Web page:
What does investing have to do with leadership?

I had a grandfather who was pretty serious about investing his money well.  He passed away many years ago, but I am still reaping the benefits of some of his financial decisions.  When I was a child, birthdays meant receiving a gold coin or a stock certificate.  Believe me, I would much rather have received a bike or toy at that age, but now I am so grateful for his investments.  My family’s lives have been changed because of them.

Not long ago, I had the opportunity to stand by my husband’s side as we hosted a dinner for potential investors in his own company.  These investors understood some of the same things that my grandfather did so many years ago.

You can’t expect a return from something you don’t invest in.

It makes sense, right?  You didn’t expect to get a huge check from the bank when your neighbor’s house sold.  It wasn’t something you invested in, so you had no right to expect a return.

So why, as leaders, do we expect to receive things from our teams when we aren’t investing in them?

 

We expect our teams to keep producing, day after day, week after week, without any feedback from us or encouragement about how they are doing.  We think “I’ll let them know if something goes wrong.  Until then, I don’t really need to reach out to them.”

We want our teams to be bought into our vision.  But the last time they heard the vision come out of our mouths was 6 months ago at our biannual meeting.

We get frustrated when our teams start becoming distant and harder to connect with.  But the last time we took the time to really talk to them about how they are doing was when their youngest child was born 2 years ago.

If you’re not continually investing in your people, you can only expect limited results from them.

 

Think about your team members like bank accounts.  You cannot continually withdraw from them and not expect them to eventually be depleted.

The only way to have a healthy team that is growing and effective is to pour more into them than you anticipate getting back out.

 

A funny thing happens when we do that.  When we pour continuously into our teams, they end up becoming more and producing more than we could ever imagine.

How have you been investing in your team lately?

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7 thoughts on “What does investing have to do with leadership?”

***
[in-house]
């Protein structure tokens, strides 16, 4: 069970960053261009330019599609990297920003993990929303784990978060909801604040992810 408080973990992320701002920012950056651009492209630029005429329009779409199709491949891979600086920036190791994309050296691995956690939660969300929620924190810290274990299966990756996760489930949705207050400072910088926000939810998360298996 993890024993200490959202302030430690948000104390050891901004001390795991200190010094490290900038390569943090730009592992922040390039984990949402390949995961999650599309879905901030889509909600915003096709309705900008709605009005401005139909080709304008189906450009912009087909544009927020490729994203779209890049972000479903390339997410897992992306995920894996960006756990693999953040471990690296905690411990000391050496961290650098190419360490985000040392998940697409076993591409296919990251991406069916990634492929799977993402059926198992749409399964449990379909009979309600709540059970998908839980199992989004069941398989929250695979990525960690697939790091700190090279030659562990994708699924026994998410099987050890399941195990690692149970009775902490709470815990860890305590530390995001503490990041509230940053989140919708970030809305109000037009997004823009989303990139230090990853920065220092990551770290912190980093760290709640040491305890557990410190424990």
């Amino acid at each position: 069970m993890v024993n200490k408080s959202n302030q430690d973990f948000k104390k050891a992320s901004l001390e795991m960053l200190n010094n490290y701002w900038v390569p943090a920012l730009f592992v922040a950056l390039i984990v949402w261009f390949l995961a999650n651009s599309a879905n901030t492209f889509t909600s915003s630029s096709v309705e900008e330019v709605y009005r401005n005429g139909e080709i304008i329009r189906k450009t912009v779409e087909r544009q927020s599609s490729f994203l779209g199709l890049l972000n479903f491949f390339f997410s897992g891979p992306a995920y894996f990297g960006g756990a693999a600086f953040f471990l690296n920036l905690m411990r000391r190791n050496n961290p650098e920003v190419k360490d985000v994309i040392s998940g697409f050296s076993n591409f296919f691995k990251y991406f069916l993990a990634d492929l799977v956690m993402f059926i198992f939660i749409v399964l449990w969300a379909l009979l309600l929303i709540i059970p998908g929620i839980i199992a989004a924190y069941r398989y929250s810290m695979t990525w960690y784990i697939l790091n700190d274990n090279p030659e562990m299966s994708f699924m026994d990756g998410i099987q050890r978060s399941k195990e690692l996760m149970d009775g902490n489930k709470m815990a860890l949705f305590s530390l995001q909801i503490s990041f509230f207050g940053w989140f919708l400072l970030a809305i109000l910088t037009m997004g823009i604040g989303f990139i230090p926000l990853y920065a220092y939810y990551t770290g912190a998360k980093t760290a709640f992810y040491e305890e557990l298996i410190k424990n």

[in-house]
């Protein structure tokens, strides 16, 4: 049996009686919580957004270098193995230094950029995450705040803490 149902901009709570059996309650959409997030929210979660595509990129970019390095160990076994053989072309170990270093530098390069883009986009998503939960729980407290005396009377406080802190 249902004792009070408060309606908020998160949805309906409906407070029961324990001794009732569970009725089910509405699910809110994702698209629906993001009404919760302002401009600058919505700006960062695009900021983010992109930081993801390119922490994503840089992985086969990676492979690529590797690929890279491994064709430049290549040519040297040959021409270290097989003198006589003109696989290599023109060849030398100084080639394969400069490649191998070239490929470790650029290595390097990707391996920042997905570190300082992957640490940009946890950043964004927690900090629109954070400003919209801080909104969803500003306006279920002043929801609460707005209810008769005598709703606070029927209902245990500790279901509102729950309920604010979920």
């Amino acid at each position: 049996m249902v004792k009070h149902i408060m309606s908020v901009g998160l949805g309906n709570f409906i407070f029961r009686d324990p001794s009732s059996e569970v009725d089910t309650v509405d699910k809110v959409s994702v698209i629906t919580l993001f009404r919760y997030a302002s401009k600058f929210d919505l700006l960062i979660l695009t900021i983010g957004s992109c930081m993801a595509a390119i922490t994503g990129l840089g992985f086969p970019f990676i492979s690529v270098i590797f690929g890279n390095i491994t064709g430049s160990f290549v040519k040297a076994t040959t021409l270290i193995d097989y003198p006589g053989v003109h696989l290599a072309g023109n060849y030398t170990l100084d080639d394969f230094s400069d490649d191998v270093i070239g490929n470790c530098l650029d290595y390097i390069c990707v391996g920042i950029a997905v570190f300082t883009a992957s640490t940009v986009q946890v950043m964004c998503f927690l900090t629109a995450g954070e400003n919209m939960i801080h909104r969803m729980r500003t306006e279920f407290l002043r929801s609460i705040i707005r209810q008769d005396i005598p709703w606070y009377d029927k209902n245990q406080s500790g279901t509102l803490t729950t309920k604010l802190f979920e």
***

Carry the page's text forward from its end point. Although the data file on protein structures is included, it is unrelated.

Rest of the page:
1. Dave says:

    The apostle Paul said, “Most gladly therefore will I spend and be spent on your behalf.” That’s the kind of investment you’re talking about. As leaders, are we willing to have our followers stand on our backs, to reach the fruit that we cannot?

    1. If leading was linear, probably not. I’m glad leading is about multiplication – when I allow a team member to advance, it also allows their whole circle of influence to advance, and they certainly have a different circle of influence than I do!

  2. GiGi Eats says:

    I invest in people who invest in themselves. If they’re not invested in themselves, then I see my investing in them as a poor investment that isn’t going to go anywhere.

    1. Gigi that is a natural response, and I agree that if someone is not interested in making themselves better, it can be a fruitless task to invest in them. BUT I also know that sometimes, as a leader, you see a person who needs to be invested in because no one else ever has. And because no one else has, they don’t know how to do it for themselves, either. That choice to invest in them can be life changing.

  3. Louisa says:

    This is a thought-provoking post. I feel as though managers/supervisors are always on their toes about spending company money on employees even when things like that are approved. Maybe there is a constant pressure from top management to curtail spending?

    Louisa
    http://lapassionvoutee.com/
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    1. Louisa, you’re right – most companies don’t have a large budget for employee investment. It makes you wonder if they would have better cultures, better retention, and therefore a better business if they did! Until that happens, we have to find ways to invest in people without spending a lot of money on them. A note of encouragement, an interest in their family life, treating them with honor – all of those cost nothing or next to nothing, but go a long way toward building that investment.

  4. Valerie Robinson says:

    Great post! I think people value things more when they actually invest in them. To get something, you have to give something.

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